WASHINGTON — A new intelligence assessment of global trends projects that China will outstrip the United States as the leading economic power before 2030, but that America will remain an indispensable world leader, bolstered in part by an era of energy independence.
Russia’s clout will wane, as will the economic strength of other countries reliant on oil for revenues, the assessment says.
The product of four years of intelligence-gathering and analysis, the study by the National Intelligence Council presents grounds for optimism and pessimism in nearly equal measure.
The council, which represents 16 US intelligence agencies, reports to the director of national intelligence and has responsibilities for long-term strategic analysis.
One remarkable development it anticipates is a spreading affluence that leads to a larger global middle class that is better educated and has wider access to health care and communications technologies like the Internet and smartphones. The report assesses global trends until 2030.
‘‘The growth of the global middle class constitutes a tectonic shift,’’ the study says, adding that billions of people will gain new individual power as they climb out of poverty. ‘‘For the first time, a majority of the world’s population will not be impoverished, and the middle classes will be the most important social and economic sector in the vast majority of countries around the world.’’
At the same time, it warns, half of the world’s population will probably be living in areas that suffer from severe shortages of fresh water, meaning that management of natural resources will be a crucial component of global national security efforts.
But these developments also bring significant risks, allowing radicalized groups to enter world politics on a scale even more violent than that of current terrorist organizations by adopting ‘‘lethal and disruptive technologies,’’ including biological weapons and cyberweapons.
The study warns of the risk that terrorists could mount a computer-network attack in which the casualties would be measured not by the hundreds or thousands killed but by the millions severely affected by damaged infrastructure, like electrical grids being taken down.
‘‘There will not be any hegemonic power,’’ the report says. ‘‘Power will shift to networks and coalitions in a multipolar world.’’
It warns that at least 15 countries are ‘‘at high risk of state failure’’ by 2030, among them Afghanistan and Pakistan, but also, Burundi, Rwanda, Somalia, Uganda, and Yemen.
The study acknowledges that the future ‘‘is malleable,’’ and it lists important ‘‘game changers’’ that will most influence the global scene until 2030: a crisis-prone world economy, shortcomings in governance, conflicts within states and between them, the impact of new technologies and whether the United States can ‘‘work with new partners to reinvent the international system.’’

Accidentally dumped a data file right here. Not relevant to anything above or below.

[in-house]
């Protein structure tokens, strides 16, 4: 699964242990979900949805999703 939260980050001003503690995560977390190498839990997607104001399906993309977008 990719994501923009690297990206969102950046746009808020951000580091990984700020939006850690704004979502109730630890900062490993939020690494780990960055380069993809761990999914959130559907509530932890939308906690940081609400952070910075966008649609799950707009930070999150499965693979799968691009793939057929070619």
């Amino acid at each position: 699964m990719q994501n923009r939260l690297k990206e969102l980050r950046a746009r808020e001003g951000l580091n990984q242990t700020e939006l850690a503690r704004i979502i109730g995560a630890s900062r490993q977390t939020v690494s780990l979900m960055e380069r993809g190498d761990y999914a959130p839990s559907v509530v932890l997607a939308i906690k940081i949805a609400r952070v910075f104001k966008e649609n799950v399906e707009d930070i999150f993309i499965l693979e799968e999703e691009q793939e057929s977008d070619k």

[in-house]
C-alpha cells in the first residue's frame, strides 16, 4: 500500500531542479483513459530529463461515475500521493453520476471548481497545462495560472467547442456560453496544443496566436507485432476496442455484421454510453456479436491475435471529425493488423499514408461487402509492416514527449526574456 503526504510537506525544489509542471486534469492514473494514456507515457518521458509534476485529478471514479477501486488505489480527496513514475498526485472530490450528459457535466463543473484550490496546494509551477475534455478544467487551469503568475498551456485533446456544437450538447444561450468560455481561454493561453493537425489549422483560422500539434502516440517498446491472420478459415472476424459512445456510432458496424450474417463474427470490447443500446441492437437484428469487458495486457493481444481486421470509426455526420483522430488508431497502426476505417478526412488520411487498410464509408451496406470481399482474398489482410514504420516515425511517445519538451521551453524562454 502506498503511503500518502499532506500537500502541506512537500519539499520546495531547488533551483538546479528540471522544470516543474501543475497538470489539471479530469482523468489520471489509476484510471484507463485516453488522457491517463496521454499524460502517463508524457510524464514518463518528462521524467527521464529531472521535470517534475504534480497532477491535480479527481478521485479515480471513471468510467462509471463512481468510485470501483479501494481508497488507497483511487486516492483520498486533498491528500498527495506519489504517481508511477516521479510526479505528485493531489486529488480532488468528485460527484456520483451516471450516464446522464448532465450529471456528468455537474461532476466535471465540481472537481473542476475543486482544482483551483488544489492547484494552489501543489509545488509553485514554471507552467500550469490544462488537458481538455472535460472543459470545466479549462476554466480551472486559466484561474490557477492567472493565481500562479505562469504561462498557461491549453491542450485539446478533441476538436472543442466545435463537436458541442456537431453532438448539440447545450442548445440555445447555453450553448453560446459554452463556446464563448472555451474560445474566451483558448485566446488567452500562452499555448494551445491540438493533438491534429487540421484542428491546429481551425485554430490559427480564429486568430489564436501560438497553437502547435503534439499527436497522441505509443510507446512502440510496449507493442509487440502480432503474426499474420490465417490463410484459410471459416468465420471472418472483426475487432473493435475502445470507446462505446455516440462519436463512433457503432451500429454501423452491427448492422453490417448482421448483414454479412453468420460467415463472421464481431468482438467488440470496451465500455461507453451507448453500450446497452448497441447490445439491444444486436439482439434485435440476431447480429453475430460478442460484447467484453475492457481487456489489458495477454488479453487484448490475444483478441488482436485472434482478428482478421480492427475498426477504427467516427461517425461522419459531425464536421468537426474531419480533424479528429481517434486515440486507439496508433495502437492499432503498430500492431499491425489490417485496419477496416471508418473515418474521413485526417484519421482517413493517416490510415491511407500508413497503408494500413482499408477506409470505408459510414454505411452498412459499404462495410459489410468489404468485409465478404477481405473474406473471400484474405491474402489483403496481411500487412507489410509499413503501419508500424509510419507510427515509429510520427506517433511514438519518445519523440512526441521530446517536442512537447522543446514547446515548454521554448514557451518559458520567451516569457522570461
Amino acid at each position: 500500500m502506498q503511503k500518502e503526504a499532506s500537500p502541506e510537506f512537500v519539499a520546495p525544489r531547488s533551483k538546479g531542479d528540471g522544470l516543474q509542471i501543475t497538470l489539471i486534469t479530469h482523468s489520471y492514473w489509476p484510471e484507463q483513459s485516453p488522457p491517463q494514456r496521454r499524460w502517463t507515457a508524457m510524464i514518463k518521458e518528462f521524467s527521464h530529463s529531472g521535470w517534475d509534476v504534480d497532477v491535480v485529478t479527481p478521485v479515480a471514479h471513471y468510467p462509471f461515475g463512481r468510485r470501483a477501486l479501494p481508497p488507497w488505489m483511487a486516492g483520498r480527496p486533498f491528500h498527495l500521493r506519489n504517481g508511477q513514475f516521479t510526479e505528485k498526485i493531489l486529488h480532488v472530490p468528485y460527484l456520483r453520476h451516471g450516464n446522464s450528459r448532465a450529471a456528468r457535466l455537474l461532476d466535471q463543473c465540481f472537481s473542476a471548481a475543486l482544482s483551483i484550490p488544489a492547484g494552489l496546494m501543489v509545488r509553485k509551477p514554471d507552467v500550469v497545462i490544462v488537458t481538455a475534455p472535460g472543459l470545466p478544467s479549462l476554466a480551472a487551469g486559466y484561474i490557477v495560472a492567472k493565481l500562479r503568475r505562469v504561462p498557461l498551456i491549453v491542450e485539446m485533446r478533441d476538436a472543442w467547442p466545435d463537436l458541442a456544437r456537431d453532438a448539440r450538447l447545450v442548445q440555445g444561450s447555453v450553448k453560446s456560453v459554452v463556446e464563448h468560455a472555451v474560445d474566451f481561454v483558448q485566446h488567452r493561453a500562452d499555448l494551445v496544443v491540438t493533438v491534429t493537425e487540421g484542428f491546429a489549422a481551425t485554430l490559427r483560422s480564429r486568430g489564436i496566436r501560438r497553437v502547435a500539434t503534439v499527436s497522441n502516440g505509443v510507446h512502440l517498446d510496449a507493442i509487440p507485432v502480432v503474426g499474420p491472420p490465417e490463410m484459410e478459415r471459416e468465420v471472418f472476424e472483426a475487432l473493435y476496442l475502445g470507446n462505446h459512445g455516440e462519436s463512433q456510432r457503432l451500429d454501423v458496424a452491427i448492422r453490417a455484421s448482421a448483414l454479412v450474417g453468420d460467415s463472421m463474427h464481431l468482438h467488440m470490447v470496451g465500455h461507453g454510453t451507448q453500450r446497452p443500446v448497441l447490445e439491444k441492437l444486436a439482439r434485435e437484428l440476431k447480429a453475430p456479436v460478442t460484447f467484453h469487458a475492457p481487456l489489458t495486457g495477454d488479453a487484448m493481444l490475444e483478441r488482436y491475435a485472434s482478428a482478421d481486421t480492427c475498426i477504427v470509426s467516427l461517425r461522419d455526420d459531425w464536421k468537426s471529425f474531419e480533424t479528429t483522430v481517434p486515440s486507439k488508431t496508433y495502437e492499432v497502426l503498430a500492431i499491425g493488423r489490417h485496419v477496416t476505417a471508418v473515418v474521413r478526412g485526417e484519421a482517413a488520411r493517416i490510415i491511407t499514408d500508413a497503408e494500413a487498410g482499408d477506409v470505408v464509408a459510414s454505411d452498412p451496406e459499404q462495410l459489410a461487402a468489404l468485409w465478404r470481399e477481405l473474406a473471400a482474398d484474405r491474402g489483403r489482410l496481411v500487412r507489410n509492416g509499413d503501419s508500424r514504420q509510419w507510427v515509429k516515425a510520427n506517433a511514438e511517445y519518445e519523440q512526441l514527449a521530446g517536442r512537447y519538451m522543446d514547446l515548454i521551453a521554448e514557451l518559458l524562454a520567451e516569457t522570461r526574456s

The best-case situation for global security until 2030, according to the study, would be a growing political partnership between the United States and China. But it could take a crisis to bring Washington and Beijing together — something like a nuclear standoff between India and Pakistan resolved only by bold cooperation between the United States and China.
The worst-case situation envisions a stalling of economic globalization that would preclude any advancement of financial well-being around the world. That would be a likely outcome after an outbreak of a health pandemic that, even if short-lived, would result in closed borders and economic isolationism.
The chief author and manager of the project, Mathew Burrows, who is counselor for the National Intelligence Council, said the findings had been presented in advance in more than 20 nations to groups of scholars, business leaders and government officials, including local intelligence officers.
In an interview, Burrows noted that the audiences in China were far more accepting of the US intelligence assessments — both those predicting China’s economic ascendancy and those warning of political dangers if there was no reform of governance in Beijing — than were audiences in Russia.
To assess the validity of this study, the research and analysis team graded its past work on global trends, an effort undertaken every four years since 1996. Past studies, it found, underestimated the speed with which changes arrived on the global scene. About 50 countries around the world will be at risk of internal conflict or wars with neighbors, the study says, most set off by increasing nationalism and border rivalries fought out in the absence of any regional security architecture to resolve them.